Try as his might, Romney himself continued to have a tough time getting back on message. Campaign charge and counter-charge on Medicare – something Ryan wanted to turn into a voucher program – got in the way of talking about the economy. And by week’s end, much of the political chatter centered on Romney’s income taxes.
Addressing Senate Majority Leader Harry Reid’s provocative suggestion that Romney might not have paid any taxes in recent years due to offshore accounts and other tax-avoidance schemes, Romney finally declared that he had paid a federal income tax rate of at least 13 percent in each of the past 10 years. Still, he refuses to release more than two years’ of tax forms (2010 and 2011).
The impression left is that Romney has something to hide.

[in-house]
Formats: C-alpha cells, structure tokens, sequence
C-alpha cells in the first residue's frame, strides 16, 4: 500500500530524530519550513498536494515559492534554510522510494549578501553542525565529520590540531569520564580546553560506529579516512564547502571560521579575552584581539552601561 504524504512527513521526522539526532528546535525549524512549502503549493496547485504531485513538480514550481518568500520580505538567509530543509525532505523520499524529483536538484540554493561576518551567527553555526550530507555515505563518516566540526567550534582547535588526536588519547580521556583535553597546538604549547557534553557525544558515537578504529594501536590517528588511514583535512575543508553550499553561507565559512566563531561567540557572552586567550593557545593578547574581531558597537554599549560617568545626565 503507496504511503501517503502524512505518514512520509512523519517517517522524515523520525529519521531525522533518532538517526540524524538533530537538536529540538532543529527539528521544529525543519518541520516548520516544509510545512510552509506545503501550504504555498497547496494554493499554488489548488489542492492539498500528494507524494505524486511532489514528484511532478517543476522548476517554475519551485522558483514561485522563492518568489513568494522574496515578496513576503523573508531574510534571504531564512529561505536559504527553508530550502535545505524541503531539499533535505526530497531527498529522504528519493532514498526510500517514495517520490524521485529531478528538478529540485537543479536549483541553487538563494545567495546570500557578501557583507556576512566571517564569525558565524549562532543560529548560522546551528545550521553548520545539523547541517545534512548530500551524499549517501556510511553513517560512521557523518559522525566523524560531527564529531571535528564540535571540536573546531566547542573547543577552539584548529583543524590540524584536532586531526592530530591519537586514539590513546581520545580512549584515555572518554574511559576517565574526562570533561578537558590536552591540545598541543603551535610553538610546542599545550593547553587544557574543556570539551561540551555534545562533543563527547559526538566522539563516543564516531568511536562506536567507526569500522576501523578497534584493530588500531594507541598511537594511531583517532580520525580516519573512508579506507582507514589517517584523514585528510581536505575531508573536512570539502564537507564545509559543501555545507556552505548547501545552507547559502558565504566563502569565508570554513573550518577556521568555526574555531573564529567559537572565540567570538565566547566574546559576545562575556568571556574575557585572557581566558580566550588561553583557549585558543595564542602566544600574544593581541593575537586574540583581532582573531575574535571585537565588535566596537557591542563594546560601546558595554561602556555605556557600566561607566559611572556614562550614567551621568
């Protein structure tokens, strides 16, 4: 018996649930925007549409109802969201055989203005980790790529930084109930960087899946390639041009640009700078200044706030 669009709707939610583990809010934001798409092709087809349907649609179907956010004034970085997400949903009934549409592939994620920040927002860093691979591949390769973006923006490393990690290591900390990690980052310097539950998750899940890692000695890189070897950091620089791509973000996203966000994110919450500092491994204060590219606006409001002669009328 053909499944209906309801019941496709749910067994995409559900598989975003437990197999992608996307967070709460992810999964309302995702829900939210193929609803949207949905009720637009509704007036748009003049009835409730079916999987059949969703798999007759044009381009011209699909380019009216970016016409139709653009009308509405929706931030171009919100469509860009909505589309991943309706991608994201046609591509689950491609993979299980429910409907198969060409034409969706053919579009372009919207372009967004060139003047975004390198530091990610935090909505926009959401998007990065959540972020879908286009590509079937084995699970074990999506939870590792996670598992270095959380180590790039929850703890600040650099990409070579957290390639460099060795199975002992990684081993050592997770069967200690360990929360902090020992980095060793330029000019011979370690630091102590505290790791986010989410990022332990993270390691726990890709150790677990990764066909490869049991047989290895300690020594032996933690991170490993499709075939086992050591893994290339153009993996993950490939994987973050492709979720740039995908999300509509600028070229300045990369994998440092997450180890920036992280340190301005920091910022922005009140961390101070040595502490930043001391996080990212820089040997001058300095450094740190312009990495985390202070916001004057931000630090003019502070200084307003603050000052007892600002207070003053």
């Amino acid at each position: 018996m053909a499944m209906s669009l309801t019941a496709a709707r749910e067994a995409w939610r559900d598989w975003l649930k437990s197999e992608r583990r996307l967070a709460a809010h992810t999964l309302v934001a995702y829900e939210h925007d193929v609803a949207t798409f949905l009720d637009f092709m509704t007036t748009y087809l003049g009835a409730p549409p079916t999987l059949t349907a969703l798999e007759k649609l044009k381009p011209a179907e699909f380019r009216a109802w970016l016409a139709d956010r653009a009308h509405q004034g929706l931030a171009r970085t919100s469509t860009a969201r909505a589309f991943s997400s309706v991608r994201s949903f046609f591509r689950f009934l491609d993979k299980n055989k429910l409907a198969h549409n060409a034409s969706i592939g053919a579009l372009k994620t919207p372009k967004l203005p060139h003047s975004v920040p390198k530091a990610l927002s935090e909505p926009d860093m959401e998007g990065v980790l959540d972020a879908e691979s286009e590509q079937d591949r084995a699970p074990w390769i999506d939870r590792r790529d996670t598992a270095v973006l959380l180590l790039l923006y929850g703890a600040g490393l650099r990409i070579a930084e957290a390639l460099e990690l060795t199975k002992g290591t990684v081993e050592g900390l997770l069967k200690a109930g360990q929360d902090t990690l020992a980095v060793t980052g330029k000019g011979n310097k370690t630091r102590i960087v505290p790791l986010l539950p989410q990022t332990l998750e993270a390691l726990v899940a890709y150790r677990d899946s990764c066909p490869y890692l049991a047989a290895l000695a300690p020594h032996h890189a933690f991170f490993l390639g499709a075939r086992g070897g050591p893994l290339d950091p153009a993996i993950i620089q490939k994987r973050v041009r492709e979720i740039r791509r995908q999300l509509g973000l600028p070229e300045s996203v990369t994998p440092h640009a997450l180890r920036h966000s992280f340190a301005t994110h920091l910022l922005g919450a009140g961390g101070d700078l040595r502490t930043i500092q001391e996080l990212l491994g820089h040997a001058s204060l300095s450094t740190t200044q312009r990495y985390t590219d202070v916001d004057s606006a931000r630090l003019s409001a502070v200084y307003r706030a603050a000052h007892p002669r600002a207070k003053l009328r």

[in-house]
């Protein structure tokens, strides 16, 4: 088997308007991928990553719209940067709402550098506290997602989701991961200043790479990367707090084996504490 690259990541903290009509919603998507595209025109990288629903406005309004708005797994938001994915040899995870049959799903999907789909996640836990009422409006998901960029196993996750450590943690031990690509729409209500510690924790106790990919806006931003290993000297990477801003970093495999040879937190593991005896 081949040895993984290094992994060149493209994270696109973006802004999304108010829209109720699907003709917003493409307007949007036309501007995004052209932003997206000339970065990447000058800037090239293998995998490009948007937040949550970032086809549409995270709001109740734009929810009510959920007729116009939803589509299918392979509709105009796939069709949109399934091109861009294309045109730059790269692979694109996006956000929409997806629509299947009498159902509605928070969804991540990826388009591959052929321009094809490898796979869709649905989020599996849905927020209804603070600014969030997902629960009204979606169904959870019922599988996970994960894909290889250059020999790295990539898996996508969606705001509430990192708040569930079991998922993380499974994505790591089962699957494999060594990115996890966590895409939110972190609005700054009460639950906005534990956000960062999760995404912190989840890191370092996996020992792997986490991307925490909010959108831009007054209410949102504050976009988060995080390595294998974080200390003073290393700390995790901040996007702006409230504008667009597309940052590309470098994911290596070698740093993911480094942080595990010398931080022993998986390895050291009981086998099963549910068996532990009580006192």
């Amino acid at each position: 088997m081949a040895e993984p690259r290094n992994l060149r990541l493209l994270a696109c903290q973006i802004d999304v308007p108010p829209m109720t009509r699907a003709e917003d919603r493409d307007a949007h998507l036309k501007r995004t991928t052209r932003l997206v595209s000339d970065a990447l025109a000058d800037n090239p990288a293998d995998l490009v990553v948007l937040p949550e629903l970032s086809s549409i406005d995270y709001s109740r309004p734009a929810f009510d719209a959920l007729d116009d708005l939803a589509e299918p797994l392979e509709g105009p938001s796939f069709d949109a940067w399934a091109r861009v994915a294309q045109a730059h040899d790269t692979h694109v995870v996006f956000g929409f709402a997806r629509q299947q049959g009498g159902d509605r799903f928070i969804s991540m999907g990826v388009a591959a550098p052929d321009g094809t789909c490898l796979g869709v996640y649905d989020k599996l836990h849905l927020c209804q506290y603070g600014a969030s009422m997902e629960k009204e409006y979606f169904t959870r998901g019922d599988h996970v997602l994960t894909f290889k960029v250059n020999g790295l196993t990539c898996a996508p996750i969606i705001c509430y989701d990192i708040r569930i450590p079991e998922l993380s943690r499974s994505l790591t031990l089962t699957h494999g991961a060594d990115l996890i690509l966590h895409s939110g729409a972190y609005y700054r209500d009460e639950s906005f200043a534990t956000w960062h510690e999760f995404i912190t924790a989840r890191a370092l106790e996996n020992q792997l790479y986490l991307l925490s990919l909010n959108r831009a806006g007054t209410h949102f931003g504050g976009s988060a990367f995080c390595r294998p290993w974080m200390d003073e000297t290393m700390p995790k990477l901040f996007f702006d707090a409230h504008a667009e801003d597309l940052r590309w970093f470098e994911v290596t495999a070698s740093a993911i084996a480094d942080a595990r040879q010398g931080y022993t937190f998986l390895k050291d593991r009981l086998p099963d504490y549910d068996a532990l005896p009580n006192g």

So has Ryan’s presence given the ticket the typical bounce in the polls?
Apparently not, or at least not much.
Gallup’s first cut shows 39 percent of those surveyed rating the Ryan pick as “excellent” or “pretty good” with 42 percent saying it was only “fair” or “poor.”
“In comparison, that’s one of the lower ratings on that scale that we’ve obtained,” says Frank Newport, Gallup’s editor-in-chief. Four years ago, Sarah Palin (46-37 percent) and Joe Biden (47-33 percent) did better when their selection was announced, and the (as it turns out) controversial former governor of Alaska initially had a better favorability rating than Ryan has today.